This is the third in a series of three articles on "The Organized Move"
The moving truck is pulling in the driveway of your new home and soon you will be surrounded by all your stuff. You have dreamed about the additional space...you have agonized over paint and furniture choices...and you have steadily purged the non-essentials among your belongings. Things will be different in this house! Everything will have a home, the spouse and kids will do their part to create order and the vow to ORGANIZATION has been made -- but before this vision can become a reality, you must unpack and set up your new home.
Highlighted below are simple tasks that you can do to make unpacking a snap and keep the clutter in check.
If possible give yourself a realistic time frame. Arrange well in advance for personal days or use vacation days from work. If you have young children send them to Grandma’s or fly your mother-in-law for a few days. Delegate everyone’s tasks and remind them this is not social visit, but a working one. (If it's your mother-in-law, let your spouse be the point person for that conversation!)
It is essential to give yourself this block of time so that things can get done properly and not be sentenced to garage limbo for 6 months. We have all witnessed this phenomenon, and in some cases the garage is not clear until the weather changes or in extreme cases the next move day.
Whether you are moving into new construction or an existing home, plan to get into the space early to do some light housekeeping. If budget permits arrange for a cleaning crew. Please remember this is not a thorough housecleaning, but a once-over for the bathrooms, kitchen and cabinets. If the carpets are in bad shape, you might consider having them professionally cleaned (although the move-in process may mess them up again).
Your moving day can be extremely chaotic, so make sure you have a small bag packed with your essentials -- basically an overnight bag. Medications, toiletries, sweatshirt, cell phone, and your first aid kit. It is very difficult to predict when those wardrobe boxes will be opened, so just be prepared for anything. If you are moving during the school year, keep backpacks and kid’s school projects in a safe and accessible space.
Reveal your unpack schedule. All "essential" family members should have their own copy. "Essential" refers to family members that are of the appropriate age and physical capability to assist in the unpacking and I am sure that in a few homes only one unpack schedule will be needed. In this situation you should inquire about outside services for help.
The unpack schedule prioritizes the day and keeps things moving at a smooth pace. Bed setup and large furniture placement require immediate attention. Tape a simple diagram of the room to show placement for the movers and or family/friends; this will eliminate the constant back and forth. If possible place lamps, pictures, and boxes in the closets temporally for safekeeping. Closets should never be tackled on the moving day. Closets require your undivided attention and a proper mindset and the moving day is not conducive to either one.
The kitchen should be the next area of focus. If the kitchen is a main traffic area, hold off until the space is less traveled. If all is clear, tackle the necessary items first. For example you may want to run daily glassware, flatware, and dishes through a short cycle in the dishwasher. All serving and entertaining pieces will make do with the quick wipe of a clean towel. Place decorative pieces out of the way, this is not the time be arranging your collections. Now that all the boxes are open and you are waiting for the dishwasher to finish, think about your kitchen activities and position the equipment relative to these activity zones. These zones vary upon the type and size of kitchen. Store your frequently used kitchen equipment between knee and eye level. Make sure your kitchen works with the flow of your family’s lifestyle.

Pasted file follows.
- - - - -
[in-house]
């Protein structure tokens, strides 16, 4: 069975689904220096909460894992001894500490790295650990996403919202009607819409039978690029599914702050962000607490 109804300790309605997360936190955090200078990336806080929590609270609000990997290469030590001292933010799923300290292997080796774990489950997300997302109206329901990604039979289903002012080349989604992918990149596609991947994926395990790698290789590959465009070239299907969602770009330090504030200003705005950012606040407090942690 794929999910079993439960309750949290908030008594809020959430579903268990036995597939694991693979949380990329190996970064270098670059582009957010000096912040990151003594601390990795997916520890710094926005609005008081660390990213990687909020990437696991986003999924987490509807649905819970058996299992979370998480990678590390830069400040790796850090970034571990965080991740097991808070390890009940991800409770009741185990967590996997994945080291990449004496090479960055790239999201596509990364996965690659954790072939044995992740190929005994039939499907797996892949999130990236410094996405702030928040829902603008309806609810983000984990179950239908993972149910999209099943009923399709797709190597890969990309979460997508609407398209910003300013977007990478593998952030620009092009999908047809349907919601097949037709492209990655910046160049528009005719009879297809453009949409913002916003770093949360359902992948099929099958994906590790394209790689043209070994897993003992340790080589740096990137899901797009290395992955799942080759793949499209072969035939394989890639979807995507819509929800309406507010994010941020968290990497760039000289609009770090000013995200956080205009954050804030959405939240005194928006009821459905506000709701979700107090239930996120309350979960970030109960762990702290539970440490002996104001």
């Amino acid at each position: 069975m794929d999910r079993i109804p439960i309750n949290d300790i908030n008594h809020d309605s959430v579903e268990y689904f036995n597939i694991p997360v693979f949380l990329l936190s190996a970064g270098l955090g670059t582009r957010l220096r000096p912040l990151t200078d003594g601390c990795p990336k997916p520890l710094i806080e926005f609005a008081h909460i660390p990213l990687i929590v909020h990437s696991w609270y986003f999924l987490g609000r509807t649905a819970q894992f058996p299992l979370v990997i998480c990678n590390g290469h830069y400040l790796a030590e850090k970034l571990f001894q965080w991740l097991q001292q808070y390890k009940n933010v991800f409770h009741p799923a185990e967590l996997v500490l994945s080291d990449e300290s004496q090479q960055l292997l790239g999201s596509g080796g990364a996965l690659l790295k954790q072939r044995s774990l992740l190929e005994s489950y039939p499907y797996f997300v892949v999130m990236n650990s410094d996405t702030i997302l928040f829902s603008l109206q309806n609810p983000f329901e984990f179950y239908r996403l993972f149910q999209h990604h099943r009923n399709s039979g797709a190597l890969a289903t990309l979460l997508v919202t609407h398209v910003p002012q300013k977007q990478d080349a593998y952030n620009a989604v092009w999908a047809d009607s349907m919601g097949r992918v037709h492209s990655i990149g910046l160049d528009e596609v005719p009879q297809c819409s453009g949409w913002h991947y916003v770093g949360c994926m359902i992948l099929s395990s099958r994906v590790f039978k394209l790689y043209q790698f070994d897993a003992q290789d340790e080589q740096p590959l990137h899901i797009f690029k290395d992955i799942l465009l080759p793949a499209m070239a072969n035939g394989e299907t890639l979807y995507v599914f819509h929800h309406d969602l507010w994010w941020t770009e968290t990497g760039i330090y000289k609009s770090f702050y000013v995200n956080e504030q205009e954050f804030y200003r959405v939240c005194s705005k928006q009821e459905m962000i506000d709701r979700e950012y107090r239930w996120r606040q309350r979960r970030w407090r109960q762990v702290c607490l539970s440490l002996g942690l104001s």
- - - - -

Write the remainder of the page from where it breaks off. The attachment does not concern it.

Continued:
In the common areas of the home, the furniture can be arranged with relative ease. The family media center may require a bit more time. If you have school age children, bribe them with few dollars and have them separate their videos and music from yours. Kids can also put all the pillows with the coordinating sofas and chairs. Open some of the family book boxes and have the kids fill the lower shelves.
Bedrooms can be done in tandem with the closets, so if your first night is spent in fully made bed -- congratulations!!. But realistically spend a day on each bedroom including the closet, it does not have to be the entire day, but finish one area completely before moving on to the next room.
The garage: This space is often forgotten, so put your best foot forward and spend a few hours when things inside are winding down and get the garage in order. Break down and recycle your used cardboard boxes and get them to the curb. There are some really inventive garage organizers out on the market. Invest in a couple that fit your budget and activities. If space permits, place a shoe organizer and hang a couple of hooks by the door. This is great for the overflow from the hall closets. Don't forget to look up for the additional storage. Hang your bikes during the off-season and large baskets for those rarely used, but must keep items.
The months of planning, packing, and unpacking are complete. So relax and relish in your accomplishment. Get out, meet the neighbors and show off your new and very organized home.
Bridget Messino is a Professional Organizer and co-owner of Clutter Free Living, Inc. Her work frequently appears on many Internet sites and on her own organizing site Clutter Free Living as well as in her monthly Home Organizing Newsletter How to Be Clutter Free.
Article Source: EzineArticles.com